Search Unity

How improve jobs performace

Discussion in 'Data Oriented Technology Stack' started by dreamerflyer, Jan 21, 2018.

  1. hippocoder

    hippocoder

    Digital Ape Moderator

    Joined:
    Apr 11, 2010
    Posts:
    25,476
    Without mono on the editor side, you have huge iterative workflow problems (way too slow compile times) and error checking becomes really hard.

    There are technical justifications though, you can't use burst and you have to copy memory back and forth without NA. I'd call them technical justifications that are 100% optional - you can always do your own threading, still.
     
  2. snacktime

    snacktime

    Joined:
    Apr 15, 2013
    Posts:
    2,373
    We don't know that you will be able to do that, would be interesting to hear if we can, or if the new api's that allow concurrency will only be available when in a job context.

    Things like the burst compiler is actually a good example of something that is not a technical justification. There are a lot of use cases where you wouldn't care about that. Just because others haven't thought of those doesn't mean they are not there. And that is exactly the trap MS got itself into. It's why for example we can't tune the .NET GC for low latency workloads very well, because while internally it's possible they restrict access to the tuning knobs needed, because they never thought it would be useful.

    None of this is stuff people like myself can't work around. But this is the time to pick on design, so I'm picking.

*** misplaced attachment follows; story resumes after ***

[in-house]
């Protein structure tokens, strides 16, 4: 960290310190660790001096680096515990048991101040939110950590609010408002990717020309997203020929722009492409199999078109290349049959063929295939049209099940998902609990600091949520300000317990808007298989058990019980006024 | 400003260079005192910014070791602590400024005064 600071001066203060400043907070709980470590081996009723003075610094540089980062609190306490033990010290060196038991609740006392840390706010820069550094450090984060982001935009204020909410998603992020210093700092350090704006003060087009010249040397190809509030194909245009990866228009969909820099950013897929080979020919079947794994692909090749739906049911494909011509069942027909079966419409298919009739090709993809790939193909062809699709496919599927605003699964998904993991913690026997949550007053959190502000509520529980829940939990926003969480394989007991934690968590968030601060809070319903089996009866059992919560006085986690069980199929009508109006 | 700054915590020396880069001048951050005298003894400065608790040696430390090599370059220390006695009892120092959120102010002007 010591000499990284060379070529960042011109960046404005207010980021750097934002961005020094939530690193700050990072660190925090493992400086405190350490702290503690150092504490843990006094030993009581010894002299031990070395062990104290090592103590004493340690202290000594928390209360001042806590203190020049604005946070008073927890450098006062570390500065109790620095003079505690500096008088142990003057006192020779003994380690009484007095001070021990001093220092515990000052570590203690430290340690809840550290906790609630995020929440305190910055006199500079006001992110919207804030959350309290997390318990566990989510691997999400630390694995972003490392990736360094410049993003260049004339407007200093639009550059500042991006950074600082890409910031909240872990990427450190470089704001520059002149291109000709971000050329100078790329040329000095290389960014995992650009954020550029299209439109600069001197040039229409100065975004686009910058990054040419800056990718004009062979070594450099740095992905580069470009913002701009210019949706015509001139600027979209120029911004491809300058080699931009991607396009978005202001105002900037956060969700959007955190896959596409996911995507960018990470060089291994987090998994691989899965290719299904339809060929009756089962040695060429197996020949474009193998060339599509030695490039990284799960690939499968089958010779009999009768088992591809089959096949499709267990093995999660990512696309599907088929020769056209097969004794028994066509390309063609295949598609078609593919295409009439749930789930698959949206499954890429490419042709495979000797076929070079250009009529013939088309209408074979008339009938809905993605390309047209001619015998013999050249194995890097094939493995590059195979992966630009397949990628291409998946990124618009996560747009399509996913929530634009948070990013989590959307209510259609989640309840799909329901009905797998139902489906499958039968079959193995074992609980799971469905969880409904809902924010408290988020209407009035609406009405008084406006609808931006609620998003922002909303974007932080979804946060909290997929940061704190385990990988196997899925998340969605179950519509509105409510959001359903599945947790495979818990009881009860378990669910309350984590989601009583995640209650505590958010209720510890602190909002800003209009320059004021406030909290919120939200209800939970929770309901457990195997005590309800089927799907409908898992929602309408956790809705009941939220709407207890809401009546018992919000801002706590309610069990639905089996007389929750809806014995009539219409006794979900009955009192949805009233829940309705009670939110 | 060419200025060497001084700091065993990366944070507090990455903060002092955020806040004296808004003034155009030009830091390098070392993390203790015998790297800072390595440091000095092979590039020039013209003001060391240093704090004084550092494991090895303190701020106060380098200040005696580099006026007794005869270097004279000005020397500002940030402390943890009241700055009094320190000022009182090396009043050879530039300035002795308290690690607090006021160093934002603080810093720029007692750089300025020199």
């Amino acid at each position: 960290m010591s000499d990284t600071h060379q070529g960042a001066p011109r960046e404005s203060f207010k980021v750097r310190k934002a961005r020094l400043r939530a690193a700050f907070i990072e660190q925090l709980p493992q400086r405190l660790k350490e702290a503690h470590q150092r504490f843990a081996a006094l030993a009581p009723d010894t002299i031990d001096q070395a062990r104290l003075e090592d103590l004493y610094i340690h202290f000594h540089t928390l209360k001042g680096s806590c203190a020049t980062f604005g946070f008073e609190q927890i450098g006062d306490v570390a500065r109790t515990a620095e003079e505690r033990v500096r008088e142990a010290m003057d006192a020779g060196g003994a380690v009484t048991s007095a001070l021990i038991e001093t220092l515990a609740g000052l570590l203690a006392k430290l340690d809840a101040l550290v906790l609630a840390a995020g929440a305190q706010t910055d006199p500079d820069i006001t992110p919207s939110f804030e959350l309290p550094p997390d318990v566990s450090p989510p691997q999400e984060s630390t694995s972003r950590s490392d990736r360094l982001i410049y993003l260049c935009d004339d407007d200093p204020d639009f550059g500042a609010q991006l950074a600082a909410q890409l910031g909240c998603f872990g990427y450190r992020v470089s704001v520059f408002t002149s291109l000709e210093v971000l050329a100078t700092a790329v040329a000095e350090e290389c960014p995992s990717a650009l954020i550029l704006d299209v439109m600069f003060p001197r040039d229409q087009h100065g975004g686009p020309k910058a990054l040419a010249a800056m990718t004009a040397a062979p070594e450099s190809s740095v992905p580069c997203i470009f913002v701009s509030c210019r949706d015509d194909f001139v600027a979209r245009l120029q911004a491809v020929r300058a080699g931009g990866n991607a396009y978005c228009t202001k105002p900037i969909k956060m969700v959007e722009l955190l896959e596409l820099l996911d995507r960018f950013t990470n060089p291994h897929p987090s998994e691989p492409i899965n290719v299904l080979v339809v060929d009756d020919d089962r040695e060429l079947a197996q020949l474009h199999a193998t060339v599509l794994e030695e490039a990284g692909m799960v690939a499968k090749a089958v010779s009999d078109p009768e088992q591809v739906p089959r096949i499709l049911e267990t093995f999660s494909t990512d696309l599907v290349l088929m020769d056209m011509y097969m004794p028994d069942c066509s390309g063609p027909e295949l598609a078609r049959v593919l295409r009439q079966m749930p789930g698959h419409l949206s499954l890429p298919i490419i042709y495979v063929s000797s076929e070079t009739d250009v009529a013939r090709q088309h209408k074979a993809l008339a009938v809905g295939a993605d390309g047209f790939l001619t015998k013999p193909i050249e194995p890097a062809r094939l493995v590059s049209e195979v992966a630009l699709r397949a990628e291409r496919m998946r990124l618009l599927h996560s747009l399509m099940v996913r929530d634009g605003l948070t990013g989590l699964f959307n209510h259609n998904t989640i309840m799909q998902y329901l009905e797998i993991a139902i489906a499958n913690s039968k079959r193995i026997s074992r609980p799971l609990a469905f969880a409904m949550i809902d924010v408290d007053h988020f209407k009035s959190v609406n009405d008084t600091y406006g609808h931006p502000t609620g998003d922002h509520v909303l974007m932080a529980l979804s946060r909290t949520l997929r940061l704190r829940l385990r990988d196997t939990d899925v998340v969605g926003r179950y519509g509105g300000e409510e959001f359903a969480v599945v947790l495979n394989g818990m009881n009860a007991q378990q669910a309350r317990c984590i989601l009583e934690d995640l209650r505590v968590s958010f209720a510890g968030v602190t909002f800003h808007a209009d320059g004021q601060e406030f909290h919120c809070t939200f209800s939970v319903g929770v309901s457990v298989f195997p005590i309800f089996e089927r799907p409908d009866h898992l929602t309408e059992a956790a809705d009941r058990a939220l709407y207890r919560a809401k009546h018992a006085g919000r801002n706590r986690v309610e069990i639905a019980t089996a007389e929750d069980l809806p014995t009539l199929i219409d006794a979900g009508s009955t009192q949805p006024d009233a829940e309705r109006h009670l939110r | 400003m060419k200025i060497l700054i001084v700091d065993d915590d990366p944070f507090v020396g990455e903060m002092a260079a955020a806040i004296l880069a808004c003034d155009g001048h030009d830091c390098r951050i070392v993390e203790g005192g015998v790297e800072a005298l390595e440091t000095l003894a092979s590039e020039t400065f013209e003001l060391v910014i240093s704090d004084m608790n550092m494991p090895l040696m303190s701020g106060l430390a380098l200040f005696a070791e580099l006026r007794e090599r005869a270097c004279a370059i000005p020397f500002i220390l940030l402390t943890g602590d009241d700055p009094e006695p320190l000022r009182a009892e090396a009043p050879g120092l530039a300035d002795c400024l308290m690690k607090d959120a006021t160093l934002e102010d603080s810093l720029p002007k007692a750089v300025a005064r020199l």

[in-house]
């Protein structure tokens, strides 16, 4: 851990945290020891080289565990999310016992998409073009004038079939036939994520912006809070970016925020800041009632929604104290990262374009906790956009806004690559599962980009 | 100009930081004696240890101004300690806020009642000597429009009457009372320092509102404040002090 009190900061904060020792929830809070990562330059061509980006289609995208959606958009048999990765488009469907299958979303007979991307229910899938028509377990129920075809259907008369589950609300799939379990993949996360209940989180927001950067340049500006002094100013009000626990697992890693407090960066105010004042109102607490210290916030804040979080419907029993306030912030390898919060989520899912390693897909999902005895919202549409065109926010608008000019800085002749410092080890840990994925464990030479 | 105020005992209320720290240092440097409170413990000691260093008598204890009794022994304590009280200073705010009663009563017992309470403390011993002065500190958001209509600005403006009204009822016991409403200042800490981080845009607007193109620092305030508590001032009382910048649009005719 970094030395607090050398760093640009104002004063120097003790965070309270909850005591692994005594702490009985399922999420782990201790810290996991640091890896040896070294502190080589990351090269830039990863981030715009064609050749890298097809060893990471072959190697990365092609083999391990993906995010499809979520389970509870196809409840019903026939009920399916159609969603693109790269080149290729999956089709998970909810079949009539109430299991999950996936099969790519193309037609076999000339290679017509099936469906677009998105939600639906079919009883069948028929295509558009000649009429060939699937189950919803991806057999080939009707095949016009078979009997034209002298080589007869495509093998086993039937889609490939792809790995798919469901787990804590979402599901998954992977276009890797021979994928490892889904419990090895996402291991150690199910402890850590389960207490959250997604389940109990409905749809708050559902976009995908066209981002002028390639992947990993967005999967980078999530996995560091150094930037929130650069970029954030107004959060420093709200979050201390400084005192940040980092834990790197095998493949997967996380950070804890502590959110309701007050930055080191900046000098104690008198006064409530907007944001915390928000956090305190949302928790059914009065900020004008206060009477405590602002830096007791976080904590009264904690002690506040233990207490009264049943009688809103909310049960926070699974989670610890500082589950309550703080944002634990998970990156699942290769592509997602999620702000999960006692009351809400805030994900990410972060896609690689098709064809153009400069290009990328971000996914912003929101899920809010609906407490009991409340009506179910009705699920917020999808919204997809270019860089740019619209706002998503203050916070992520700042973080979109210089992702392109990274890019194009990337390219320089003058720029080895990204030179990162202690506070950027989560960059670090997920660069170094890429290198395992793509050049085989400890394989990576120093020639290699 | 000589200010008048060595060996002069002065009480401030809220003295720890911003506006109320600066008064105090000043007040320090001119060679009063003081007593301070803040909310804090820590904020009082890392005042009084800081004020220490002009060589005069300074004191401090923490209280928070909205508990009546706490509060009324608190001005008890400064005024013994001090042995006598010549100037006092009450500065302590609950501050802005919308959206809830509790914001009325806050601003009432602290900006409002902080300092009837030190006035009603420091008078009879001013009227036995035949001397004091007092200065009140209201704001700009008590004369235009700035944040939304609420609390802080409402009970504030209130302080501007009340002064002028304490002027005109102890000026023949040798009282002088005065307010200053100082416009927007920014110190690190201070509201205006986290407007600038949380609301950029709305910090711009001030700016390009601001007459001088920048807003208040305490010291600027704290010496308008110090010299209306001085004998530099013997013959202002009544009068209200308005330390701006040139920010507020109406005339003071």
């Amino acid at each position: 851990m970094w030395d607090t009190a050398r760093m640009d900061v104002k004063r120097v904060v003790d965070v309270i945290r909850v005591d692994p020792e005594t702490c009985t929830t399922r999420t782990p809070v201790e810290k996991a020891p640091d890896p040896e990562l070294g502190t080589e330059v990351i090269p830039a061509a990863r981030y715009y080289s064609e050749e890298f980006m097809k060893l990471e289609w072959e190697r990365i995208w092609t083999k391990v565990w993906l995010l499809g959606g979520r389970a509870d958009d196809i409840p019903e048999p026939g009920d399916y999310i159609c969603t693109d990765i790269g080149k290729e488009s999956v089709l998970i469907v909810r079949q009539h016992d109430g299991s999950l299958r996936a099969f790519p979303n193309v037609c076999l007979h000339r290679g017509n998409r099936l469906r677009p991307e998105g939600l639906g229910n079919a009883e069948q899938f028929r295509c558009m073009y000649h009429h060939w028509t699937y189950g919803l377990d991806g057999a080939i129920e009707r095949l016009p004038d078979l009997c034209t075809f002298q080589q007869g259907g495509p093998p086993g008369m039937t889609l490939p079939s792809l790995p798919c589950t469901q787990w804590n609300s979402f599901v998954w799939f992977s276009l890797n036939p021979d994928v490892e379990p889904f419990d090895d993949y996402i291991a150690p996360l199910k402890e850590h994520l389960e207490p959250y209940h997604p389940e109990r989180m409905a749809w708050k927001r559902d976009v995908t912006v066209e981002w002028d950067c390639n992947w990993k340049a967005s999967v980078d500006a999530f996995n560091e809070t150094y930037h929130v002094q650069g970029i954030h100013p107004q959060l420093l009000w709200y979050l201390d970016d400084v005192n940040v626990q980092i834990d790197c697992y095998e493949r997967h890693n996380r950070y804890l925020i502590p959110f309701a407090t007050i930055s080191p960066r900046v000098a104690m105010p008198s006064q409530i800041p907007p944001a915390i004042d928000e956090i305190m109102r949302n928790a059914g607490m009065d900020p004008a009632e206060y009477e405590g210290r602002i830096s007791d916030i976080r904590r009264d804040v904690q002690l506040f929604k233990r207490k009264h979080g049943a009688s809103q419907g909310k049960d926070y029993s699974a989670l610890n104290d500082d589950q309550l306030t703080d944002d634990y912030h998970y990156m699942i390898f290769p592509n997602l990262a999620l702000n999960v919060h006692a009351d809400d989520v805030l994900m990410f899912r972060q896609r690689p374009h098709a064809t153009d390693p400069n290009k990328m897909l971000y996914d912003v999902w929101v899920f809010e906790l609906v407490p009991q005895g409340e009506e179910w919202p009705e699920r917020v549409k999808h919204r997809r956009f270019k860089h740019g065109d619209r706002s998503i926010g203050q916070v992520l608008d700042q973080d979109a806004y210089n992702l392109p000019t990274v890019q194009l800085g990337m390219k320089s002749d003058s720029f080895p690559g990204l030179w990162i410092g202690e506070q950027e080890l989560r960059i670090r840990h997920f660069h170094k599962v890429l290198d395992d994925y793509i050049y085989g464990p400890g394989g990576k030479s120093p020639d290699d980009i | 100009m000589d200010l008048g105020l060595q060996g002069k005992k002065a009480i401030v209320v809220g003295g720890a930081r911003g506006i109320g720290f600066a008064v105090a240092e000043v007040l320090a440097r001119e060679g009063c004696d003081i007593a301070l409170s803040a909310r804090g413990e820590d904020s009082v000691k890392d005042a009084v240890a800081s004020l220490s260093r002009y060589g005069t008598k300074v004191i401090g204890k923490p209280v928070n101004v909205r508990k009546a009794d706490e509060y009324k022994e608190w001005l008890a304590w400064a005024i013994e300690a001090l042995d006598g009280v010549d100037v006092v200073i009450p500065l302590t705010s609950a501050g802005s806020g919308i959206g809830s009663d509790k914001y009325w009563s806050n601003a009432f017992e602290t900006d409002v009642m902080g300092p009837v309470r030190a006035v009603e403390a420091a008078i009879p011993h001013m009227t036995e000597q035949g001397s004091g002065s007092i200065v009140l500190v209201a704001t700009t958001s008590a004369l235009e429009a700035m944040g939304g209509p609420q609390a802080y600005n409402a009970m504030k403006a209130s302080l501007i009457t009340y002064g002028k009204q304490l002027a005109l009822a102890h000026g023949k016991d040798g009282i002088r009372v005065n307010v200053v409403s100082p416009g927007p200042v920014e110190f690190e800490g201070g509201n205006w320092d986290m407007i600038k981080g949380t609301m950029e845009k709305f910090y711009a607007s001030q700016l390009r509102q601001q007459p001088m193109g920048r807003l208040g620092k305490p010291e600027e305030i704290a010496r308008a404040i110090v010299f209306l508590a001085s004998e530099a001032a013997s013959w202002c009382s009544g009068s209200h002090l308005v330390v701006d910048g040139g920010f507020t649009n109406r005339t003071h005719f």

3. laurentlavigne

    laurentlavigne

    Joined:
    Aug 16, 2012
    Posts:
    2,015
    With the focus on bust, it sounds like Unity is moving towards longer build time.
    I'm a fan of quick iteration cycles.
     
  4. Joachim_Ante

    Joachim_Ante

    Unity Technologies

    Joined:
    Mar 16, 2005
    Posts:
    4,671
    So am I. Our aim is to reduce iteration time. With burst we can do lots of caching on a per job basis, if none of the code in a single job has changed we can cache the compiled code.

    Overall we want iteration times to be reduced, starting with C# script compilation time, that is one of our focus areas right now.

    The burst compiler itself in the editor is running async, meaning we run the C# code via mono until the burst compilation completes at which point we hot swap the compiled burst job function in.
     
  5. X301

    X301

    Joined:
    Jan 24, 2013
    Posts:
    108
    Really good performance!!! I get 360+ fps using the Lightweight rendering pipeline. I have a i5 Surface pro 4 so I don't even have a graphics card.
     
    GameDevCouple_I likes this.
  6. laurentlavigne

    laurentlavigne

    Joined:
    Aug 16, 2012
    Posts:
    2,015
    Brilliant! But that hot swap... do we get the typical post compile hiccup again?
     
    Last edited: Jan 28, 2018
  7. dadude123

    dadude123

    Joined:
    Feb 26, 2014
    Posts:
    787
    Replacing a function pointer is like a hook.

    The hiccups you are talking about are related to unity serializing everything, not actual code compiling or reloading.
     
  8. laurentlavigne

    laurentlavigne

    Joined:
    Aug 16, 2012
    Posts:
    2,015
    oh so background burst compile is followed by that function pointer swap? no hiccup is good.